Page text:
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Reviews

Anna Mieke Anna Mieke
Album: Idle Mind
Label: Slef Released
Tracks: 10
Website: http://www.annamieke.com

I first heard Anna Mieke singing a spellbinding YouTube version of Lagan Love, so on opening up 'Idle Mind' I fully expected to hear a voice of true quality. The album focuses very much on her versatile, contemporary folk voice which, if comparisons are to be drawn, drifts comfortably between the clever phrasing of Laura Marling and the range and depth of Rioghnach Connolly. On that level alone, this is a terrific piece of work.

The opening song 'Parallel' presents a mix of excellent supporting instrumentation and clever rhythms which open up as the song develops. Mieke's voice is perfection throughout, and the song is a scene setter for the rest of the album. It is intriguing, it is rhythmic, and it is beautifully delivered.

'Keep It Whole' at first appears to be taking a more minimal direction, but Mieke's carefully placed harmonies flow effortlessly over a subtle instrumental build. One of the reasons this album works so well is that most of its songs also allow space for the quality of the musicianship to come through.

The softer and more understated 'Warped Window' offers a simpler song construction, with an Americana feel to it, and is the perfect foil for the title track that follows. 'Idle Mind' is one of those albums where the title track truly deserves its title status from the first bars. Mieke's inventive vocal delivery contains hints of the previously mentioned Laura Marling but also Sandy Denny. For me, this is the standout song in a very good album.

'Creature' quietens the pace and creates a more ethereal mood with a piano based song. Discordant strings are a background feature on a number of tracks but they are always carefully placed and never over-used. 'Aurillac' has one of those choruses that invites the listener to join in, and has the feel of a live performance about it.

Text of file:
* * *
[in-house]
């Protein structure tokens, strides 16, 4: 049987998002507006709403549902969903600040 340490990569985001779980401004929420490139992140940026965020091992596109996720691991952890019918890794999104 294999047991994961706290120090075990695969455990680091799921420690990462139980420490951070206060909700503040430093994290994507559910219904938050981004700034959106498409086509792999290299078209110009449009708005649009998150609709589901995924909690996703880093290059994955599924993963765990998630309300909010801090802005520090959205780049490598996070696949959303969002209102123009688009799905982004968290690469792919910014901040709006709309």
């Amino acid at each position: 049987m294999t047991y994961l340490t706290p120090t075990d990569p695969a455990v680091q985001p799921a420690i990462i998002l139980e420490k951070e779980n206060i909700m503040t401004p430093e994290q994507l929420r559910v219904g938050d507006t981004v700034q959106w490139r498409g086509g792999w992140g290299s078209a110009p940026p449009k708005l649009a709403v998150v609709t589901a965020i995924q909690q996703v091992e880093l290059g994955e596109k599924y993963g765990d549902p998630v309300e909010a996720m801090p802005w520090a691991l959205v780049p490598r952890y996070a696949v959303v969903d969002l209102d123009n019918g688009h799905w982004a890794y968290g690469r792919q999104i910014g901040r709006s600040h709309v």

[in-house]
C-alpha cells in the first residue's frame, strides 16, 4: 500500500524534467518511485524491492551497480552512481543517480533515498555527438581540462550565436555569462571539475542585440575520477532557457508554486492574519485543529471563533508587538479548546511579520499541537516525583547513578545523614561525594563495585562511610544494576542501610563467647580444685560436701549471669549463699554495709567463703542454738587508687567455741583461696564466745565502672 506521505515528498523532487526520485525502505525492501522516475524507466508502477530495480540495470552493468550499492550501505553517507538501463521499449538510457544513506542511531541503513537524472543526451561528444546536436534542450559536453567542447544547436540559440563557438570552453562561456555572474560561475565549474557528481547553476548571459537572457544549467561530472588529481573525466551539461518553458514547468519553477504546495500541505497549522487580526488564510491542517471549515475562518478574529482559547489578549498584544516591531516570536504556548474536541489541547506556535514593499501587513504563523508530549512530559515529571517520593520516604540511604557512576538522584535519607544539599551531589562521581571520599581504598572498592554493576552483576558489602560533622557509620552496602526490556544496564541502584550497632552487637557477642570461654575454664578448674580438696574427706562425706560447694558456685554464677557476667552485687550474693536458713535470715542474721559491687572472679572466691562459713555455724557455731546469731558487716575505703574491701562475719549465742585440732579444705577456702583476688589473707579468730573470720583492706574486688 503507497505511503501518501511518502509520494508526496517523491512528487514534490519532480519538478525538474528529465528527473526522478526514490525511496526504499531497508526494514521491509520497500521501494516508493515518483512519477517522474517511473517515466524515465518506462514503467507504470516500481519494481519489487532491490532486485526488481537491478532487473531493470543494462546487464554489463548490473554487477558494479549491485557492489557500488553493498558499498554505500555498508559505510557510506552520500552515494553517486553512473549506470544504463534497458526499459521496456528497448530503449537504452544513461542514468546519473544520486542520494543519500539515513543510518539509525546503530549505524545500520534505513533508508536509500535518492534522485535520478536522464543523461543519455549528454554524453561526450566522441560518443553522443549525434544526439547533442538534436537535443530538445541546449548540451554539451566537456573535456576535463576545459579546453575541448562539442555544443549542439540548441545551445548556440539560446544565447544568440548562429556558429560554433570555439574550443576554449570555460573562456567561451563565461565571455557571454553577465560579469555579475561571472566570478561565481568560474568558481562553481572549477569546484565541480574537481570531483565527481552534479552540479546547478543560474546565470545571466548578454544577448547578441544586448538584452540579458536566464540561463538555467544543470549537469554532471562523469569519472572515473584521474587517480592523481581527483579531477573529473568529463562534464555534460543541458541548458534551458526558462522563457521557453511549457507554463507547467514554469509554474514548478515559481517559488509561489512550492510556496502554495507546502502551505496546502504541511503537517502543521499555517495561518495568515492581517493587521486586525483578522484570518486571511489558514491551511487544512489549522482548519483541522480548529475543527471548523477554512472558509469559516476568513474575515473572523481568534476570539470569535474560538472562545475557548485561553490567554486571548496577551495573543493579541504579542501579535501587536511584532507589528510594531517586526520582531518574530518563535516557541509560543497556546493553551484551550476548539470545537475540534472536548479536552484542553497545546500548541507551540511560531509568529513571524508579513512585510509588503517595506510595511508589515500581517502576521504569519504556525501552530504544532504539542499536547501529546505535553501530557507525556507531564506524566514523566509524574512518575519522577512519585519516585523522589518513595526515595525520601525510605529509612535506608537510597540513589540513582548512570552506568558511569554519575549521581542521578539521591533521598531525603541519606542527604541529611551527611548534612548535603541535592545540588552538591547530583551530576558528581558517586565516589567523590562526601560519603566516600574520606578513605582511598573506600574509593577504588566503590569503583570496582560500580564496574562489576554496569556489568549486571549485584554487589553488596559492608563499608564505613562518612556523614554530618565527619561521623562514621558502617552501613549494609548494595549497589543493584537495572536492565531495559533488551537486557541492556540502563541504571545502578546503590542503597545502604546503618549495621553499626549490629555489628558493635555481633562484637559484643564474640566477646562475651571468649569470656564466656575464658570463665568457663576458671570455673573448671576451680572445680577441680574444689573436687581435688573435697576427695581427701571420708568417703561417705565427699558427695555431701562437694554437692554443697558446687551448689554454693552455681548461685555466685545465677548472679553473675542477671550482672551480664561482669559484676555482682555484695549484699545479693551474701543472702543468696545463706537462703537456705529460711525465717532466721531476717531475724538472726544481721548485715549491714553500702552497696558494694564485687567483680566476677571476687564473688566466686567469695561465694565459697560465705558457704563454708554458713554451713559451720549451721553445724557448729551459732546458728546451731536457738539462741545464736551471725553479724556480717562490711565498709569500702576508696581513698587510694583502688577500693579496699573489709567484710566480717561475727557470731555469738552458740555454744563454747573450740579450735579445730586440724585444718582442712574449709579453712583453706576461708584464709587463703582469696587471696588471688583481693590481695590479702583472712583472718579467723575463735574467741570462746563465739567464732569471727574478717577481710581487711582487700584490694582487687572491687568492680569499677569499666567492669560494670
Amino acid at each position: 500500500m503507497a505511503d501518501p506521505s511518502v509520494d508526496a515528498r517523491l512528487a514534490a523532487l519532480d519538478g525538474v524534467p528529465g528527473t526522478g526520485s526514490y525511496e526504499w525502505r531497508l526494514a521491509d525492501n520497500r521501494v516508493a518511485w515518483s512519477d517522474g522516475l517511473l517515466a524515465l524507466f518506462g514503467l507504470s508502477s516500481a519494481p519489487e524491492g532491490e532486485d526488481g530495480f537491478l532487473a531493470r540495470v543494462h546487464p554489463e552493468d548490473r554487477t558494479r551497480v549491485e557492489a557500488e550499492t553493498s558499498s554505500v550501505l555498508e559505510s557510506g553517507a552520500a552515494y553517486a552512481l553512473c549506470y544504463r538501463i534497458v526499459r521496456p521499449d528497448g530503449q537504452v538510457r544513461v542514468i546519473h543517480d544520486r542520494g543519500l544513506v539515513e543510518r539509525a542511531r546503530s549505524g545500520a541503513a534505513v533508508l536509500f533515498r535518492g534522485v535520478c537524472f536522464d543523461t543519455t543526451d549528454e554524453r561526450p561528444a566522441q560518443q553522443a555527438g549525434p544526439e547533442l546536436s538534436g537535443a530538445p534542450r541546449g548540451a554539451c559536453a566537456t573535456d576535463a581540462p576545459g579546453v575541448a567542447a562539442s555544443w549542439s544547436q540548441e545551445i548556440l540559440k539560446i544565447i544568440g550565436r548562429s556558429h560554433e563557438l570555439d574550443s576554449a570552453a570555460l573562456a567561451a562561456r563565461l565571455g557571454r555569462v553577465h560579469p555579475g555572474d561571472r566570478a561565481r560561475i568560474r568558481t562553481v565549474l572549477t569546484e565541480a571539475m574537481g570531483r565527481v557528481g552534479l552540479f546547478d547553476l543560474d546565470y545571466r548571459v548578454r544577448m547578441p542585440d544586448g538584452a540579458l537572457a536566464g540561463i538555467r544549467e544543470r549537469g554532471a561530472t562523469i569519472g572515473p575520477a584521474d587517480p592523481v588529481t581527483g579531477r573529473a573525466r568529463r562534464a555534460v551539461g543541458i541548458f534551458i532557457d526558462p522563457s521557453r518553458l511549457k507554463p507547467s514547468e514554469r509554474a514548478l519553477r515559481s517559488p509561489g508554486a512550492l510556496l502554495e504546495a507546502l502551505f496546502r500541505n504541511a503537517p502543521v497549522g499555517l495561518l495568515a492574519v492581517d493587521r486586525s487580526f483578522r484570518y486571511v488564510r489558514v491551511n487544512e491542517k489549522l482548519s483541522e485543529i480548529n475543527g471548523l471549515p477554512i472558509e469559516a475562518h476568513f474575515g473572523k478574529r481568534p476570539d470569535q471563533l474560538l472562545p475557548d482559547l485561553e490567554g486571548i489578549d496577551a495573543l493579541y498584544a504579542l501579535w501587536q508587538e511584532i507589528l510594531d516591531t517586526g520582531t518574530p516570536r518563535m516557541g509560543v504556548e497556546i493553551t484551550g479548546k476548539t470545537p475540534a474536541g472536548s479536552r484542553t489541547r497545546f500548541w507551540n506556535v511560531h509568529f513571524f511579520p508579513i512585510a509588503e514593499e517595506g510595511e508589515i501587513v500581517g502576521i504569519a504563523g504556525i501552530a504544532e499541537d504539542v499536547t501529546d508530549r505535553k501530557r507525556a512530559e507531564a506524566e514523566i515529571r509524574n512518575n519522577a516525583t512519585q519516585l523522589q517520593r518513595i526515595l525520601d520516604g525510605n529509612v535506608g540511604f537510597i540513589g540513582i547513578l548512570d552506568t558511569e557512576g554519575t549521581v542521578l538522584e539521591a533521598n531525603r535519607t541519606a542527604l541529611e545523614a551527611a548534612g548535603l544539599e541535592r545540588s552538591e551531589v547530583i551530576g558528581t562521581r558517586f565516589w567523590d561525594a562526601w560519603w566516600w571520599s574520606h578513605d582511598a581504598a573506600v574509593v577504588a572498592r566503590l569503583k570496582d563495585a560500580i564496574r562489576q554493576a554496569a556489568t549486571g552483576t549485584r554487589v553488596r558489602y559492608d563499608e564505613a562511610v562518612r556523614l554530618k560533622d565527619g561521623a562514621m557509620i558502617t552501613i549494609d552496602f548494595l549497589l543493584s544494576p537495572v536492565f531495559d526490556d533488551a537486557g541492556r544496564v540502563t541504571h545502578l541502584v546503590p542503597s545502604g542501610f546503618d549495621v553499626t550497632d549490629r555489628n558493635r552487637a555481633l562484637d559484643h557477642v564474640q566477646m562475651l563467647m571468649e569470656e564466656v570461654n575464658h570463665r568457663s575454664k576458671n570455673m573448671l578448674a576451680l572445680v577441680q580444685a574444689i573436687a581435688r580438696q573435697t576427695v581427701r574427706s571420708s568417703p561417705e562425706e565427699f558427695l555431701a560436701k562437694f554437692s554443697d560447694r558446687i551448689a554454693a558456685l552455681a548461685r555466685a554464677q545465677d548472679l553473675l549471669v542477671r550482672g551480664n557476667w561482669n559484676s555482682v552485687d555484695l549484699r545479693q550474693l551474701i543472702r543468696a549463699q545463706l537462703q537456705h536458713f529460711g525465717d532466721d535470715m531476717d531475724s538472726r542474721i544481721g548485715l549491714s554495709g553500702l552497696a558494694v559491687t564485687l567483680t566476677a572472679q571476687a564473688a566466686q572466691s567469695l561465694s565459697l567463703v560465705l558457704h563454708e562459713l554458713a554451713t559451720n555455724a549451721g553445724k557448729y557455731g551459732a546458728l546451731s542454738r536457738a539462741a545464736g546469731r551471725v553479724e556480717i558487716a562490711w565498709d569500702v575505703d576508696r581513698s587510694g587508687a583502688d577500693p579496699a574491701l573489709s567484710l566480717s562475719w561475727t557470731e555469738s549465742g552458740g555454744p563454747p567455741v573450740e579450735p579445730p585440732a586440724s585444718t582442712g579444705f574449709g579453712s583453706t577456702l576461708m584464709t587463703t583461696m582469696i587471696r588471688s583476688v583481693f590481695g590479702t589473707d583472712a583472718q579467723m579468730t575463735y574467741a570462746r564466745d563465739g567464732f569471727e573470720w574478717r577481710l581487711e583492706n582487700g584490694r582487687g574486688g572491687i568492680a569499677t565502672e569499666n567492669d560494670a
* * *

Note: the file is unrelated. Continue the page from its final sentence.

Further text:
The beautifully descriptive 'Mountain Song' is another song that highlights the range and subtlety of Mieke's cultured voice, which works so well because it always stops short of vocal acrobatics, and always seems to be appropriate to the mood of the song lyrics. In contrast, 'Arbour' has a darker, more progressive feel about it and possibly hints at the direction of future works.

The more reflective 'If' is not the first of these songs to have deeper male backing vocals but here they seem to enhance its message of courage. The album concludes with the gentle 'Epitaph' which again carries a live feel.

Because of the innovative phrasing of some of Mieke's vocals, it may take a few listens to fully get to grips with the lyrics of some of the songs. For any song skippers among you none of the songs on this fine, brightly produced album is short, and there is always something interesting in the mix. It deserves a deep listen. So do listen, savour the quality of this album, and enjoy it! Idle Mind is released online, on CD and Vinyl on 26th April.

John Reed